Three Little Bugs to Tempt Big Bad Trout

When matching the hatch, most anglers focus on larger stoneflies, mayflies, and caddisflies, but the majority of insects that trout eat in rivers are small. Since trout regularly eat the following three little bugs,

  • blue winged olives (mayfly)

  • yellow Sallies (stonefly)

  • Grannom sedges (caddisfly),

look for patterns, tied on size 14 hooks or smaller, that imitate them.

Blue Winged Olives

Blue winged olives (BWO) are a group of several mayflies species belonging to the Baetidae family. These small mayflies start to hatch as early as May and continue until the middle of July. There is also a second hatch that takes place from September to October. During a hatch, a BWO nymph swims to the surface where the dun emerges. Since duns float long distances to allow enough time for their wings to inflate, they are very vulnerable to trout, and provide good opportunities for anglers to match the hatch.


Blue-winged olive (mayfly)


Blue-winged olive (mayfly) hatching

BWO nymphs are excellent swimmers and inhabit many types of water, but they are most abundant in moderately flowing runs. To imitate the nymphs, use size 16 to 18 Beadhead Pheasant Tail or Perdigon nymphs in olive. Duns and spinners are best imitated using size 18 dry flies tied with olive bodies and dark grey hackles.


Black-winged olive fly pattern.

Yellow Sallies

Yellow Sallies are stoneflies belonging to the genus Isoperla in the Perlodidae family. These relatively small stoneflies hatch from June to July, and you can find hundreds of them along rivers with heavy vegetation close to the shoreline.


Yellow Sally nymph (stonefly)


Yellow Sally nymph with eggs.

When imitating yellow Sallies, fish both nymph and adult patterns. Use size 14 nymphs in the weeks leading up to the hatch, and Yellow Sally dry flies when you see them flying. Trout feed mostly on adults when females return to the river to lay their eggs, especially in the afternoon.  


Yellow Sally fly pattern.

The majority of commercially available fly patterns imitating adult yellow Sallies are bright yellow with a bright red butt. However, only a few species like the Isoperla mormona (also known as the Mormon Girl Yellow Sally) have red butts, whereas most naturals are tan to yellow-brown, and appear light yellow when flying. To cover all bases, make sure you have tied up some yellow Sally imitations with and without red butts.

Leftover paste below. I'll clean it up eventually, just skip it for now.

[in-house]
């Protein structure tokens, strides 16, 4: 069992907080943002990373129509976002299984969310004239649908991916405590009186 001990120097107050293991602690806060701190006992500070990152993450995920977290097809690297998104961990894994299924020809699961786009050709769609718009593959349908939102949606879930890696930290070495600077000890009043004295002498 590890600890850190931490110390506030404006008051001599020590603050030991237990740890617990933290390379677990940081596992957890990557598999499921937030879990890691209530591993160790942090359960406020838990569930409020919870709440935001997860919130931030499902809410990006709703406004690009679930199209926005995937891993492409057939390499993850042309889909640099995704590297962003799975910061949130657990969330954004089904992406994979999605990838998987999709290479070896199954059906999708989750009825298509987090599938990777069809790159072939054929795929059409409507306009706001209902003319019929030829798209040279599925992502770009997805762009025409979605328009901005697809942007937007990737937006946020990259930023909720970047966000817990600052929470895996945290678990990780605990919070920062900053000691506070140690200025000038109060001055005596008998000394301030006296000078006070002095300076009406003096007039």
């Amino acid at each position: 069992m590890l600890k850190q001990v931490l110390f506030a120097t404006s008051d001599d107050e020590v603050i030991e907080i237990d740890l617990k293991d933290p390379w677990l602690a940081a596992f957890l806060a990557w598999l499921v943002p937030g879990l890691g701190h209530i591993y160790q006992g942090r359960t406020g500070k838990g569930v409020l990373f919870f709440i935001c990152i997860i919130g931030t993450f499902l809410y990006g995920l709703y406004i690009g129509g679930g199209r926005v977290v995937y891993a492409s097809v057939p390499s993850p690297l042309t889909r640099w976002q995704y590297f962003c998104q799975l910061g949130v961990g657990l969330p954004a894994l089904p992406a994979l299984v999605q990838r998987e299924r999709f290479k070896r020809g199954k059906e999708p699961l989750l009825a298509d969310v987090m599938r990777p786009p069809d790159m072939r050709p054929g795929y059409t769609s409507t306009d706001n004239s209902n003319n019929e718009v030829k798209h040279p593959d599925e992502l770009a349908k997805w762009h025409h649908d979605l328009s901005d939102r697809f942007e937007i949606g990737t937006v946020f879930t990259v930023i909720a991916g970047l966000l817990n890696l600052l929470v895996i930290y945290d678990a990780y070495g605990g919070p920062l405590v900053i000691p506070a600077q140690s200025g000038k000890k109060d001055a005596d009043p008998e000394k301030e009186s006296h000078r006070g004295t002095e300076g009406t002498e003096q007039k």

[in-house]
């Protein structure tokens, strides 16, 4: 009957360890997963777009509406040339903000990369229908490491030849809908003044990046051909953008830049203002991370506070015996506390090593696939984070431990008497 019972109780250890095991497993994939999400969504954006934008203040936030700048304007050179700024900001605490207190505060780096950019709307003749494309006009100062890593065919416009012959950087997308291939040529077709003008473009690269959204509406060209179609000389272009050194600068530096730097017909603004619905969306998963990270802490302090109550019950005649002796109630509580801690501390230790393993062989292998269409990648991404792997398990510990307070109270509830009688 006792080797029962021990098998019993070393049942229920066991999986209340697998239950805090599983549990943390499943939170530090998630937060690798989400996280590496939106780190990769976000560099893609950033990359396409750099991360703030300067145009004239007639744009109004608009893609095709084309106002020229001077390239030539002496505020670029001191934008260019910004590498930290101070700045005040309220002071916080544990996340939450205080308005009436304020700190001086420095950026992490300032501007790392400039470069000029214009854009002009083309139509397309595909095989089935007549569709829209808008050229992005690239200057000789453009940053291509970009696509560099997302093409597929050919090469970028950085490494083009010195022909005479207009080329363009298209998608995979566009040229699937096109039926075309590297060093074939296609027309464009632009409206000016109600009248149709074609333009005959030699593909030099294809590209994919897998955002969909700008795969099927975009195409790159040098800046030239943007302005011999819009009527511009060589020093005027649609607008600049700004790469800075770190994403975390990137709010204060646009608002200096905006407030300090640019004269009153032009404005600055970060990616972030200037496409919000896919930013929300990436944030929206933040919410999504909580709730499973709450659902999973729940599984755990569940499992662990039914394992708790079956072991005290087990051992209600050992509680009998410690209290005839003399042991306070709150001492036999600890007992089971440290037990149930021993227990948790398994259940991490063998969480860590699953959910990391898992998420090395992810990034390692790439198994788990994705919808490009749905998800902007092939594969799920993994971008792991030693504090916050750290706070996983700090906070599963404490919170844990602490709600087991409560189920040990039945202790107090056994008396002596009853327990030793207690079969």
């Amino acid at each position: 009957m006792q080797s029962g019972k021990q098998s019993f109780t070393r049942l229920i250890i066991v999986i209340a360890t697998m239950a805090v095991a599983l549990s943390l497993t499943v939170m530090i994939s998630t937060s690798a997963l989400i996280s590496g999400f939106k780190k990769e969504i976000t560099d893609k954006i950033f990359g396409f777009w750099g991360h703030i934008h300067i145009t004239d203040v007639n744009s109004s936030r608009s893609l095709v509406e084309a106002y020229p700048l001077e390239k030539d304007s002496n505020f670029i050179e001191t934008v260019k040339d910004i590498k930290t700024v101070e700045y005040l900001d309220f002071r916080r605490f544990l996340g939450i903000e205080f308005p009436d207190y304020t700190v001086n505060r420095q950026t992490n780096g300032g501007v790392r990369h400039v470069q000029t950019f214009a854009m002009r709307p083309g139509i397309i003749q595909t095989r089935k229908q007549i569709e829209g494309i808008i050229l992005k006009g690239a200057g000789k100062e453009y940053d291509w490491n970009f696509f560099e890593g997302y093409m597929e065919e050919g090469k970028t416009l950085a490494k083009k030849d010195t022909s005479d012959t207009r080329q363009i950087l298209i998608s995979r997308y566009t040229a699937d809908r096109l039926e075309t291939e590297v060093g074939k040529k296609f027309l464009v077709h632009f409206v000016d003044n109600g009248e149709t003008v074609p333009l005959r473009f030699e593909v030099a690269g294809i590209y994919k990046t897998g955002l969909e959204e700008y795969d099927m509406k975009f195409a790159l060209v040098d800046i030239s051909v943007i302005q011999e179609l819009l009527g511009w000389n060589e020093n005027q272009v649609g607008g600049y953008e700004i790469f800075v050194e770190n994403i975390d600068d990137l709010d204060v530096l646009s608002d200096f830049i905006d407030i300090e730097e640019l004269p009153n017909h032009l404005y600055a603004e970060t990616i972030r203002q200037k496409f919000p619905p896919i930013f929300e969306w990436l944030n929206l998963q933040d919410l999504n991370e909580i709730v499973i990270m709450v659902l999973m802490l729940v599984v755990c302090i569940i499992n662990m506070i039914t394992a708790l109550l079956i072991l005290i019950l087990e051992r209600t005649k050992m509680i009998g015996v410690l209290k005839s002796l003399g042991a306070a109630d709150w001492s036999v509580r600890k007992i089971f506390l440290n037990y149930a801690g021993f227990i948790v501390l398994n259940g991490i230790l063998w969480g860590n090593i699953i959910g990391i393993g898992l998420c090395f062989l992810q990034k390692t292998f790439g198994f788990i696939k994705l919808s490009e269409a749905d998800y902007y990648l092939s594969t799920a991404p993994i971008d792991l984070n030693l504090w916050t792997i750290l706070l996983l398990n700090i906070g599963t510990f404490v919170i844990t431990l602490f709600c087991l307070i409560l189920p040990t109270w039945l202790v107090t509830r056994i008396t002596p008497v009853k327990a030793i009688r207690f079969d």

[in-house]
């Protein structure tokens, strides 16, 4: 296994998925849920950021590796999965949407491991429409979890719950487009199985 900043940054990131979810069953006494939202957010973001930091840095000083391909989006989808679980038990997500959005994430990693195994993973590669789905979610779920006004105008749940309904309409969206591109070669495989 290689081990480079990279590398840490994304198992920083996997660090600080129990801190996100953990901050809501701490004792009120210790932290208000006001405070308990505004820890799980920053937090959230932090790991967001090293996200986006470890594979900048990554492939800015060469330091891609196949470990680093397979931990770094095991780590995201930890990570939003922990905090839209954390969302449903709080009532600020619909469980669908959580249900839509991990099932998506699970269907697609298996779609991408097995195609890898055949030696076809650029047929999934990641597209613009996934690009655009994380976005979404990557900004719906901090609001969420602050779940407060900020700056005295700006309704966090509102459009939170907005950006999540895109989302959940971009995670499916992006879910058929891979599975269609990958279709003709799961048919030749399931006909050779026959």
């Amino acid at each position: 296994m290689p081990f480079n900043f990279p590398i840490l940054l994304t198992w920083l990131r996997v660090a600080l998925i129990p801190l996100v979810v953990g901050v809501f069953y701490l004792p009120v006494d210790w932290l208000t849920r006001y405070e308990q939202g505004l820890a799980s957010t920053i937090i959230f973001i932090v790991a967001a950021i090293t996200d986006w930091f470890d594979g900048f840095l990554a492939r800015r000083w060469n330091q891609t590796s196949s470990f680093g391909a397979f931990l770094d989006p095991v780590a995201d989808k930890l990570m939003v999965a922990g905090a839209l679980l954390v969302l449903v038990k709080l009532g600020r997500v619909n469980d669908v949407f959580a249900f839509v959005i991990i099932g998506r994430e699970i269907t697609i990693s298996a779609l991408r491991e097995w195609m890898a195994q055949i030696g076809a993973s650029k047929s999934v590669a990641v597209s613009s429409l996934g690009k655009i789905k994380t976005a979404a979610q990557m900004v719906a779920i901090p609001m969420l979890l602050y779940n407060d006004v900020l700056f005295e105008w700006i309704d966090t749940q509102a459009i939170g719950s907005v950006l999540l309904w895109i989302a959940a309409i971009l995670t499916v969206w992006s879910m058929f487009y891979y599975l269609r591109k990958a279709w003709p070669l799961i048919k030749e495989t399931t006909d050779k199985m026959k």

Grannom Sedges

This caddisfly is also prevalent in many B.C. streams, especially in the Interior. This caddisfly is also known as the Mother’s Day Caddis in some parts of the United States due to intense hatches around that weekend. There are two species of Grannom sedges that hatch at different times during the season. The first, Brachycentrus occidentalis, hatches from May to June, and the second, B. americanus, hatches from August to September. In colder streams, Grannom sedge hatches are often delayed by a couple of weeks while the bugs accumulate enough heat to hatch.


Grannom sedges (caddisfly)

The Grannom caddisfly larva builds what is known as a chimney case that has four symmetrical sides that taper towards the back. Anglers have success imitating these larvae in their cases with flies tied on size 14 and 16 hooks. During a hatch, you can imitate the pupa rising to the surface using a size 16 soft hackled fly with an olive- to bright-green body and grey hackle. Imitate an adult with size 16 dry flies that have bright green bodies and grey wings.


Grannom larva (caddisfly)


Grannom pattern.

BWOs, yellow Sallies and Grannom sedges are staples for trout in streams, especially those in the B.C. Interior. Although they are small, big bad trout feast on them regularly. The challenge for the angler is to land fish on smaller hooks using thinner diameter tippets. On streams receiving more angling pressure, imitating these little bugs can make all the difference.      
   


Author: Danie Erasmus
Images: Danie Erasmus

Danie Erasmus lives in Prince George. In his spare time, he writes articles about fishing on streams, and operates a website: www.princegeorgeflyfisher.com dedicated to educating anglers about fly fishing. Danie also teaches a number of fly-fishing courses that range from beginner to more advanced levels. Follow Danie on Facebook and Instagram.